Darboe went on to say that any order under section 5 (1) should be gazetted, submitting that there was no allegation that the accused, having been ordered by a magistrate to stop a procession, went ahead.
"There is no evidence that there was an order that a rally should not be held," he added. "No witness stated that there was an order and it was disobeyed," he argued.
He submitted further that even assuming that it was alleged that there was a procession, there was no evidence before the court to show that there was procession by the accused. He stated that the prosecution was a little bit hasty to put somebody by Mr. Peters' profile and caliber in an opposition party.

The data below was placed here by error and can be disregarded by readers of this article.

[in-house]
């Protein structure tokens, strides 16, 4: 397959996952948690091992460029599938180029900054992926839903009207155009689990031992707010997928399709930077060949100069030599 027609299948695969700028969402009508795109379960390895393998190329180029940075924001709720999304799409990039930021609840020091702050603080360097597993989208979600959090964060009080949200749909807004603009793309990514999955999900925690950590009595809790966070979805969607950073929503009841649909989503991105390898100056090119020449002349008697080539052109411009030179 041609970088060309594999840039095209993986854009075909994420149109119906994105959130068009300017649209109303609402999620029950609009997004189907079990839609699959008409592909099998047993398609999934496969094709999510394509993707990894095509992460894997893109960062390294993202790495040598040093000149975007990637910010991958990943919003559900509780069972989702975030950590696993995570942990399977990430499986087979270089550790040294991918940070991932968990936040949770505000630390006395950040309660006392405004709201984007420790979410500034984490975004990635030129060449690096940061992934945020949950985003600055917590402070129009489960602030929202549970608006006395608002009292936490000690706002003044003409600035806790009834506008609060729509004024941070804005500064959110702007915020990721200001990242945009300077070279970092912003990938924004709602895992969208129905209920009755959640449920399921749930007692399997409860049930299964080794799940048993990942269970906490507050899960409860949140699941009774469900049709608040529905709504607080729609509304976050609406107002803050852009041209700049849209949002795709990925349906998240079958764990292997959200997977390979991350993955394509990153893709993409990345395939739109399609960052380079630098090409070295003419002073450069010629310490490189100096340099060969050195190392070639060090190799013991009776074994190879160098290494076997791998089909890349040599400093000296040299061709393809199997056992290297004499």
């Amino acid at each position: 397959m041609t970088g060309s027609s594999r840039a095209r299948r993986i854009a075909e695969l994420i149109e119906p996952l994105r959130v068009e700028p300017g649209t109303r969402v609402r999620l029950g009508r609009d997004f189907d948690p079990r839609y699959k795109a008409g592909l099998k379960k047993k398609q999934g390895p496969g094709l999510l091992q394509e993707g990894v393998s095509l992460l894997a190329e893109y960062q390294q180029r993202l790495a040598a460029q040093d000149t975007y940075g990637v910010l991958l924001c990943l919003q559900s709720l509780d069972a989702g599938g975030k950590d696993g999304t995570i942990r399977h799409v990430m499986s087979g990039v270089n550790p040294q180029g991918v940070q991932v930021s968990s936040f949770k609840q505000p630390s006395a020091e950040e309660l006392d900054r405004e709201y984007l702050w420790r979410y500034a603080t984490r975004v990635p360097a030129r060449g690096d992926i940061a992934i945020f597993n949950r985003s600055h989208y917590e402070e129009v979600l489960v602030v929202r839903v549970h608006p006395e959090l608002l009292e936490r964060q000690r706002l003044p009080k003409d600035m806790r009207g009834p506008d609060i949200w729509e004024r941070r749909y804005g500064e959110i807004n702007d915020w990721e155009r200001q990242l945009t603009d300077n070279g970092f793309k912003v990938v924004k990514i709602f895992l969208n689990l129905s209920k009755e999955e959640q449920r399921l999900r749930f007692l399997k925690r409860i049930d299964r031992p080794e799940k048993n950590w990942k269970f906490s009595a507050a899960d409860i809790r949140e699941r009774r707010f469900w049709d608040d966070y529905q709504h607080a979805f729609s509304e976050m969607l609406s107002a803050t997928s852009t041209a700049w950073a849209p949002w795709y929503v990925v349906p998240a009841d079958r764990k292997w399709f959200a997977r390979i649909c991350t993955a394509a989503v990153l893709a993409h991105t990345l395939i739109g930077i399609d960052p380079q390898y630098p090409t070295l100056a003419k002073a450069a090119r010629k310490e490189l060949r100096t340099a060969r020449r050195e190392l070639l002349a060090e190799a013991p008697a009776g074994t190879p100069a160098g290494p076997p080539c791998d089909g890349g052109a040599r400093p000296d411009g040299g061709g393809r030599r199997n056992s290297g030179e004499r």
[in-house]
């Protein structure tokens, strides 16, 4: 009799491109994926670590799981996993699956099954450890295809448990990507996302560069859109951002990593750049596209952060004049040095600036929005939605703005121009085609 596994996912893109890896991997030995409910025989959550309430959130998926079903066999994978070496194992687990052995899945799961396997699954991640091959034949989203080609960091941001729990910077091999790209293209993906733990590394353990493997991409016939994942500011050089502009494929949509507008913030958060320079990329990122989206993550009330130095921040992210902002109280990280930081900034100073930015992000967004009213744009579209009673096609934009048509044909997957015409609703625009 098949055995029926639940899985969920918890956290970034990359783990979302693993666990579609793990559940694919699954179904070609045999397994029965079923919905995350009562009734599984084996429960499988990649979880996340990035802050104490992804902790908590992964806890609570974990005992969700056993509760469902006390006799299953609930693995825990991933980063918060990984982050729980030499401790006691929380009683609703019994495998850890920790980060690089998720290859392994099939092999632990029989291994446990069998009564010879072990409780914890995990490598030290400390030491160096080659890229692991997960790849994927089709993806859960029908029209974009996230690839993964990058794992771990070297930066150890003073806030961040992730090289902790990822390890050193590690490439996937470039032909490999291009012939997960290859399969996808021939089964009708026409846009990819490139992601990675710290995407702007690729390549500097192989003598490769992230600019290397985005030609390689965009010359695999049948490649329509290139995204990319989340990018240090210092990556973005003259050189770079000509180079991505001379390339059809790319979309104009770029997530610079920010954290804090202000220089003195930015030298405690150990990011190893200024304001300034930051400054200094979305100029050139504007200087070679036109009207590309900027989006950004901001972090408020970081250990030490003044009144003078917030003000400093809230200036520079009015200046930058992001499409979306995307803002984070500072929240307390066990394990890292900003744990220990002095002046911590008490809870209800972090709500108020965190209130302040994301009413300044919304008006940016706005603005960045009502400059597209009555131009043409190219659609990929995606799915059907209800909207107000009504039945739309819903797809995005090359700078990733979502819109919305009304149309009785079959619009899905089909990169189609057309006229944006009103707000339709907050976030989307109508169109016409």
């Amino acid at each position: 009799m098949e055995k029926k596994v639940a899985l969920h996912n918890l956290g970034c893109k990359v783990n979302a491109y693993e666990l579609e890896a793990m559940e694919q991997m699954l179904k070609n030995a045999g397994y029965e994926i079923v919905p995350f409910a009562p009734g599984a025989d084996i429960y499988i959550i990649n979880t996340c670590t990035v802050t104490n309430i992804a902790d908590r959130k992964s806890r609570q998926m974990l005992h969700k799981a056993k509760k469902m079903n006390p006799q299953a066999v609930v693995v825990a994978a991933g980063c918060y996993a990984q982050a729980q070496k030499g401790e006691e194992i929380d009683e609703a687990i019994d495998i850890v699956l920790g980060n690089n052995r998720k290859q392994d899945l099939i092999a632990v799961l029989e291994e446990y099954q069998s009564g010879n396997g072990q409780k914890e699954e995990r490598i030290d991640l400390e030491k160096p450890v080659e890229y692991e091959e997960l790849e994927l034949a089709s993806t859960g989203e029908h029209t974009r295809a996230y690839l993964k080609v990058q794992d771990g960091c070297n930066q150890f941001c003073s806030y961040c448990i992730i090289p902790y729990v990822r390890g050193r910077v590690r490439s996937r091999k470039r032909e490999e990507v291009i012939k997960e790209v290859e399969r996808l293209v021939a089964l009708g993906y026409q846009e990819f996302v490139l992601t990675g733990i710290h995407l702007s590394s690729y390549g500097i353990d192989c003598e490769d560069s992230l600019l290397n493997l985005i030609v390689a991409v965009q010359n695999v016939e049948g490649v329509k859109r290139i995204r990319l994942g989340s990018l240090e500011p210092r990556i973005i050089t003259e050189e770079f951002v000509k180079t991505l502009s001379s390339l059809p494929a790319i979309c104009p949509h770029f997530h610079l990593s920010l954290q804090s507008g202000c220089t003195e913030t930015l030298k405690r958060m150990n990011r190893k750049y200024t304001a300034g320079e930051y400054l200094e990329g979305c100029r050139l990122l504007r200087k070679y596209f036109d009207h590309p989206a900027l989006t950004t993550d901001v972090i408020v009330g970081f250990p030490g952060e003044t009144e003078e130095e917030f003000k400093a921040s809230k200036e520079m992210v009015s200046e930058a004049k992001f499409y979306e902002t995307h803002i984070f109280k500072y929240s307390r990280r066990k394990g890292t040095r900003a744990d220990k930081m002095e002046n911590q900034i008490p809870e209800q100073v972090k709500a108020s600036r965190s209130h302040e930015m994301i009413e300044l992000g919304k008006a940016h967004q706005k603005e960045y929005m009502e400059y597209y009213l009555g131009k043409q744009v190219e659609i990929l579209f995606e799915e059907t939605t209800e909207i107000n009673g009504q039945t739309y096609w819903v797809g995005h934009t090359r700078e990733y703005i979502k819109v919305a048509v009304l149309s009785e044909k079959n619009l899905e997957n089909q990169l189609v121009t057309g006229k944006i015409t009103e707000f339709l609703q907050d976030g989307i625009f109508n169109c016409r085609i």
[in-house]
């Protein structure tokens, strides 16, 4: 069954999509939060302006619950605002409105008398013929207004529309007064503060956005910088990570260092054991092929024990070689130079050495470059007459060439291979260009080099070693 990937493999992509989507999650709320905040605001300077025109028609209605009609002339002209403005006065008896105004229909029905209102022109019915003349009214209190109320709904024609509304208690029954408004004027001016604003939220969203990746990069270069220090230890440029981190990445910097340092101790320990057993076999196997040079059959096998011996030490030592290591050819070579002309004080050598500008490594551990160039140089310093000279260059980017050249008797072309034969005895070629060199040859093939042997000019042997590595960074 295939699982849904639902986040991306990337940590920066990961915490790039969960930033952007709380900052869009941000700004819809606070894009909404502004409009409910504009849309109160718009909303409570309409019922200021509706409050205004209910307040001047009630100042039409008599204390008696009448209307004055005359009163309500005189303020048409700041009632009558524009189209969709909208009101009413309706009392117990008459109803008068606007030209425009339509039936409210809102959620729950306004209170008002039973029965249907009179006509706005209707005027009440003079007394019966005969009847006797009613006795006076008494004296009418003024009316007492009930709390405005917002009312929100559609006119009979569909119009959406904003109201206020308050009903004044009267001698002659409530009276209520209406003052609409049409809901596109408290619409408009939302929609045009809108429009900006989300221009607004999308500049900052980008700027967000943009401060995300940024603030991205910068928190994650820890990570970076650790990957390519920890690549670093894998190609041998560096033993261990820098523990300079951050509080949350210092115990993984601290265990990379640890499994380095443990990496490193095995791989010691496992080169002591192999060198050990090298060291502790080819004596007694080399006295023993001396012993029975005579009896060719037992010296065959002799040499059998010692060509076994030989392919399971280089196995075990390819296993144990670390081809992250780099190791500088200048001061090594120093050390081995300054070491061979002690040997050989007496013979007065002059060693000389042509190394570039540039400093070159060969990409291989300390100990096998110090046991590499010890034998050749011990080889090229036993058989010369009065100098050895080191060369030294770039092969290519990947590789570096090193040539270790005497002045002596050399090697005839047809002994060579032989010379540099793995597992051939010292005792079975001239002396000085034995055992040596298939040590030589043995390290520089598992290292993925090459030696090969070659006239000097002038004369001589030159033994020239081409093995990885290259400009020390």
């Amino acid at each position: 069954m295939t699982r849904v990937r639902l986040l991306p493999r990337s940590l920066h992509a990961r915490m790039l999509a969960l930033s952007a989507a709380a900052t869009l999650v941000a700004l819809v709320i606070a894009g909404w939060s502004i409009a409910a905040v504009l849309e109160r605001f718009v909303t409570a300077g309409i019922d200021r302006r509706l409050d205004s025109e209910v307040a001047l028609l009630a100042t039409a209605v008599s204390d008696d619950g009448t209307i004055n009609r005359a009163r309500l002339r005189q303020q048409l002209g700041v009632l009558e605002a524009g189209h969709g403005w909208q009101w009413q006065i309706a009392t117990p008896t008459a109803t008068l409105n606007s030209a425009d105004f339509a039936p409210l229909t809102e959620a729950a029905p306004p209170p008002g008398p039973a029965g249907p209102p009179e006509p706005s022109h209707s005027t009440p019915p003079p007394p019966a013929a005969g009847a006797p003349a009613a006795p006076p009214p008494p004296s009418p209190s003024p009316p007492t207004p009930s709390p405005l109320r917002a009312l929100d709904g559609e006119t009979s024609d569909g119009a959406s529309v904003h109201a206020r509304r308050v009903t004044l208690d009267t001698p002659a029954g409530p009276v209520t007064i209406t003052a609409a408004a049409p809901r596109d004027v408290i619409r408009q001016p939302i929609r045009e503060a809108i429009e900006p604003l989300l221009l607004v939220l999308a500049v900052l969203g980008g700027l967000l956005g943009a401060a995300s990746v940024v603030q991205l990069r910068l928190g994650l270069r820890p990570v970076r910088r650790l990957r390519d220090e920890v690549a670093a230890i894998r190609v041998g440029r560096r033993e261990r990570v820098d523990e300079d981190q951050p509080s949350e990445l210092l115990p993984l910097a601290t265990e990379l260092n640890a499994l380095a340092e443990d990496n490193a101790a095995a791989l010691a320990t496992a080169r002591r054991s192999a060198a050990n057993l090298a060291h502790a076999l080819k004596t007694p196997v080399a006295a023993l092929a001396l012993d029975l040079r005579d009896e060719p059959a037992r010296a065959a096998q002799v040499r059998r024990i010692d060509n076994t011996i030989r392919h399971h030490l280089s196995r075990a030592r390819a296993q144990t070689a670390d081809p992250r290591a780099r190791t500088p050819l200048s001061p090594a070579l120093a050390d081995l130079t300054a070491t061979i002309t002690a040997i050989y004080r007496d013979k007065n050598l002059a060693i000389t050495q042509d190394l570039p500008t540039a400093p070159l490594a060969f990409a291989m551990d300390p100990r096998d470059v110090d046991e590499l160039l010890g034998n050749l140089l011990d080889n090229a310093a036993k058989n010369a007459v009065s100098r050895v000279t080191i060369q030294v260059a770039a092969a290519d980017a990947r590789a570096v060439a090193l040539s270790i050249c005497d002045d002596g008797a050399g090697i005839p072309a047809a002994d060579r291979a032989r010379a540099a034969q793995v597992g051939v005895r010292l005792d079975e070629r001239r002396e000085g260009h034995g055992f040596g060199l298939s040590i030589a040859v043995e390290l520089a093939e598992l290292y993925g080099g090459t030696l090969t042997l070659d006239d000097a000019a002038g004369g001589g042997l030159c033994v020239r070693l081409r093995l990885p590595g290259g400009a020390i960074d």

At this juncture, lawyer Darboe dwelt at length on the interpretation of the constitution.
Submitting further, Darboe stated that on reading of any statute and it becomes clear to the court that the statute is inconsistent with the constitution, then that statute shall be void.
"If a law is not consistent, it cannot be applied," he argued, stating that all courts have the duty and responsibility to apply the law and the constitution.
He submitted that Section 25 of the constitution provides that every person shall have the right to freedom of assembly and to demonstrate without harm.
"Is the exercise of right and permission compatible?" he asked. He finally urged the court to discharge and acquit the accused since the prosecution had failed to prove the case beyond reasonable doubt.
In response, the prosecuting officer, Inspector Fadera, told the court that the accused stands trial on two counts.